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Afghanistan

Dostum Arrives at Faryab Frontline

First Vice President Abdul Rashid Dostum has arrived in Chahar Shanbe, the area considered the battle frontline in northwestern Faryab province.

Dostum, who arrived in the province almost three weeks ago, has been leading and motivating troops to clear the province of insurgents.

Chahar Shanbe, which lies on the highway between Ghormach and Qaisar districts, had been under the control of the Taliban for more than a year. The area, once cleared, could put an end to fighting in Faryab, said local officials.

At a meeting with the commanders of 209 Shaheen Corps, Dostum praised the sacrifices of security forces and also welcomed the people's uprising which the four-star general said has helped clear Faryab of insurgents.

On the issue of Pakistan's interference, he said he is basing his statements on facts.

"I am not talking about Pakistan's interference from my own. This is what you all know that Pakistan is behind these [insurgent] activities," Dostum said.

Since Dostum's visit to Faryab, scores of insurgents, including a Pakistani military general, have reportedly been killed.

"This general of Pakistan's ISI was leading the war in 15 provinces and he was suppressed," said Dostum, who recently blamed Afghanistan's fighting on Pakistan's Inter-Service Intelligence (ISI).

He said he would try to build an army base in the area and also establish a military training center for the young people.

Meanwhile, the commander of 209 Shaheen Corps, General Ghulam Haidar, asked the first VP to provide the soldiers with more equipment and training.

Dostum's visit to Faryab has reportedly caused huge casualties to the Taliban and other militant groups fighting the security forces.

Several areas and villages have been cleared of insurgents, while at least 300 insurgents have laid down their weapons and joined the government's peace process in the province.

According to local officials, about 1,000 more insurgents are also ready to renounce violence and join the peace process.

Afghanistan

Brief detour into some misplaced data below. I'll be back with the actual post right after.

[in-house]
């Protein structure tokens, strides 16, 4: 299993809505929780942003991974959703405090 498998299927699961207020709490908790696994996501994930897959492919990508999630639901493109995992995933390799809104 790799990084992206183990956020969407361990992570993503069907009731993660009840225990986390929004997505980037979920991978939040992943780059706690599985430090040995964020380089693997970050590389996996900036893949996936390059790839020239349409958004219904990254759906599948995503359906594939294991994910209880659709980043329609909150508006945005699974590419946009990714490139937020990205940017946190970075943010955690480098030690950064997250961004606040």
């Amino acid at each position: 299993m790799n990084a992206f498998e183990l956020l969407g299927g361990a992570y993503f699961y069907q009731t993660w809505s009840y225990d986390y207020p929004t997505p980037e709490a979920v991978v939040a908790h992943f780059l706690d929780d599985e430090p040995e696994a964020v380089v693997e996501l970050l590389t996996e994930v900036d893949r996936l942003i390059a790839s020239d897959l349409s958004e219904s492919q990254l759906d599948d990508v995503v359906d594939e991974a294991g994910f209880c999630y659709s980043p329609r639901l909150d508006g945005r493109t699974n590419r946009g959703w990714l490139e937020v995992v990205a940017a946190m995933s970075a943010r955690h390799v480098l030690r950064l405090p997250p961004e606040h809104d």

Dostum Arrives at Faryab Frontline

First Vice President Abdul Rashid Dostum has arrived in Chahar Shanbe, the area considered the bat

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First Vice President Abdul Rashid Dostum has arrived in Chahar Shanbe, the area considered the battle frontline in northwestern Faryab province.

Dostum, who arrived in the province almost three weeks ago, has been leading and motivating troops to clear the province of insurgents.

Chahar Shanbe, which lies on the highway between Ghormach and Qaisar districts, had been under the control of the Taliban for more than a year. The area, once cleared, could put an end to fighting in Faryab, said local officials.

At a meeting with the commanders of 209 Shaheen Corps, Dostum praised the sacrifices of security forces and also welcomed the people's uprising which the four-star general said has helped clear Faryab of insurgents.

On the issue of Pakistan's interference, he said he is basing his statements on facts.

"I am not talking about Pakistan's interference from my own. This is what you all know that Pakistan is behind these [insurgent] activities," Dostum said.

Since Dostum's visit to Faryab, scores of insurgents, including a Pakistani military general, have reportedly been killed.

"This general of Pakistan's ISI was leading the war in 15 provinces and he was suppressed," said Dostum, who recently blamed Afghanistan's fighting on Pakistan's Inter-Service Intelligence (ISI).

He said he would try to build an army base in the area and also establish a military training center for the young people.

Meanwhile, the commander of 209 Shaheen Corps, General Ghulam Haidar, asked the first VP to provide the soldiers with more equipment and training.

Dostum's visit to Faryab has reportedly caused huge casualties to the Taliban and other militant groups fighting the security forces.

Several areas and villages have been cleared of insurgents, while at least 300 insurgents have laid down their weapons and joined the government's peace process in the province.

According to local officials, about 1,000 more insurgents are also ready to renounce violence and join the peace process.

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